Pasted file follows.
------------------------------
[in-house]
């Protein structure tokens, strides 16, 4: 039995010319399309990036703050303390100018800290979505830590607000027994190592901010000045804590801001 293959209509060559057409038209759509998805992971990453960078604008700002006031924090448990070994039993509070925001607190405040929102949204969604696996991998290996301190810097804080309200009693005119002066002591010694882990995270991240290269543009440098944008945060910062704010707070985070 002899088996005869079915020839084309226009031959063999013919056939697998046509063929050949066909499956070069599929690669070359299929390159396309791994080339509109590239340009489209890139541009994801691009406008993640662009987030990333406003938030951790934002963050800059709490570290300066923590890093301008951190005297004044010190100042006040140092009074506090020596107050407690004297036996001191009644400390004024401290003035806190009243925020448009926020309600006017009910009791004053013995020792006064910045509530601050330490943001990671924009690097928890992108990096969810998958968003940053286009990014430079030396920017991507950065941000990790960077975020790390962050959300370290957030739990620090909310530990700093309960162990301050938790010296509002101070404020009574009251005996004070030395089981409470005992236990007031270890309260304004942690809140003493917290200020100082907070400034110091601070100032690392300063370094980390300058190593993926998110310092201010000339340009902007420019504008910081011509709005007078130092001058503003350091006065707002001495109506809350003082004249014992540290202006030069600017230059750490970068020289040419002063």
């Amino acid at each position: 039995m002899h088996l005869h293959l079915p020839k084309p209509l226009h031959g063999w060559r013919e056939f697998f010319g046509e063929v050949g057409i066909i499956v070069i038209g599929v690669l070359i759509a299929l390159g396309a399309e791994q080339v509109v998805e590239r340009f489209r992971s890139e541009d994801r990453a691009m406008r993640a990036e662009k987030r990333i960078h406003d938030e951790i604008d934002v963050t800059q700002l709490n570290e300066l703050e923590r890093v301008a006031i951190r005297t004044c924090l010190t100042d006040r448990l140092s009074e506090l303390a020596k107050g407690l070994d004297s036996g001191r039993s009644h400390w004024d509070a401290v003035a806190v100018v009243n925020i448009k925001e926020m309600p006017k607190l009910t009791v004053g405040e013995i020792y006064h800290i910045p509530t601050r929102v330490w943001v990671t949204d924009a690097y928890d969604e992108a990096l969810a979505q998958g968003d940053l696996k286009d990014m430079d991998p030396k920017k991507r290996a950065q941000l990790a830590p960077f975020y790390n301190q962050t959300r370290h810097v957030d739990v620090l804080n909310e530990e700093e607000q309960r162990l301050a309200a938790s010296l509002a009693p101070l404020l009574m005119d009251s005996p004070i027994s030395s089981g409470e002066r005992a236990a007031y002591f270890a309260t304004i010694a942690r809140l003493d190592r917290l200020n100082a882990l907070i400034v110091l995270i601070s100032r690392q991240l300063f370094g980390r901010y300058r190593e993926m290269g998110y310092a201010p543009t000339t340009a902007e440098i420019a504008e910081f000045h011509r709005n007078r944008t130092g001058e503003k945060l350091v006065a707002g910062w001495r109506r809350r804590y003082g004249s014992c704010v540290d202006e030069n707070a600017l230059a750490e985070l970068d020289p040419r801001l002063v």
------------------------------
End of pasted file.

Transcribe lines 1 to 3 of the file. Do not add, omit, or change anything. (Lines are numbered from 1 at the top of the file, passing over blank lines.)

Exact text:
[in-house]
């Protein structure tokens, strides 16, 4: 039995010319399309990036703050303390100018800290979505830590607000027994190592901010000045804590801001 293959209509060559057409038209759509998805992971990453960078604008700002006031924090448990070994039993509070925001607190405040929102949204969604696996991998290996301190810097804080309200009693005119002066002591010694882990995270991240290269543009440098944008945060910062704010707070985070 002899088996005869079915020839084309226009031959063999013919056939697998046509063929050949066909499956070069599929690669070359299929390159396309791994080339509109590239340009489209890139541009994801691009406008993640662009987030990333406003938030951790934002963050800059709490570290300066923590890093301008951190005297004044010190100042006040140092009074506090020596107050407690004297036996001191009644400390004024401290003035806190009243925020448009926020309600006017009910009791004053013995020792006064910045509530601050330490943001990671924009690097928890992108990096969810998958968003940053286009990014430079030396920017991507950065941000990790960077975020790390962050959300370290957030739990620090909310530990700093309960162990301050938790010296509002101070404020009574009251005996004070030395089981409470005992236990007031270890309260304004942690809140003493917290200020100082907070400034110091601070100032690392300063370094980390300058190593993926998110310092201010000339340009902007420019504008910081011509709005007078130092001058503003350091006065707002001495109506809350003082004249014992540290202006030069600017230059750490970068020289040419002063």
């Amino acid at each position: 039995m002899h088996l005869h293959l079915p020839k084309p209509l226009h031959g063999w060559r013919e056939f697998f010319g046509e063929v050949g057409i066909i499956v070069i038209g599929v690669l070359i759509a299929l390159g396309a399309e791994q080339v509109v998805e590239r340009f489209r992971s890139e541009d994801r990453a691009m406008r993640a990036e662009k987030r990333i960078h406003d938030e951790i604008d934002v963050t800059q700002l709490n570290e300066l703050e923590r890093v301008a006031i951190r005297t004044c924090l010190t100042d006040r448990l140092s009074e506090l303390a020596k107050g407690l070994d004297s036996g001191r039993s009644h400390w004024d509070a401290v003035a806190v100018v009243n925020i448009k925001e926020m309600p006017k607190l009910t009791v004053g405040e013995i020792y006064h800290i910045p509530t601050r929102v330490w943001v990671t949204d924009a690097y928890d969604e992108a990096l969810a979505q998958g968003d940053l696996k286009d990014m430079d991998p030396k920017k991507r290996a950065q941000l990790a830590p960077f975020y790390n301190q962050t959300r370290h810097v957030d739990v620090l804080n909310e530990e700093e607000q309960r162990l301050a309200a938790s010296l509002a009693p101070l404020l009574m005119d009251s005996p004070i027994s030395s089981g409470e002066r005992a236990a007031y002591f270890a309260t304004i010694a942690r809140l003493d190592r917290l200020n100082a882990l907070i400034v110091l995270i601070s100032r690392q991240l300063f370094g980390r901010y300058r190593e993926m290269g998110y310092a201010p543009t000339t340009a902007e440098i420019a504008e910081f000045h011509r709005n007078r944008t130092g001058e503003k945060l350091v006065a707002g910062w001495r109506r809350r804590y003082g004249s014992c704010v540290d202006e030069n707070a600017l230059a750490e985070l970068d020289p040419r801001l002063v």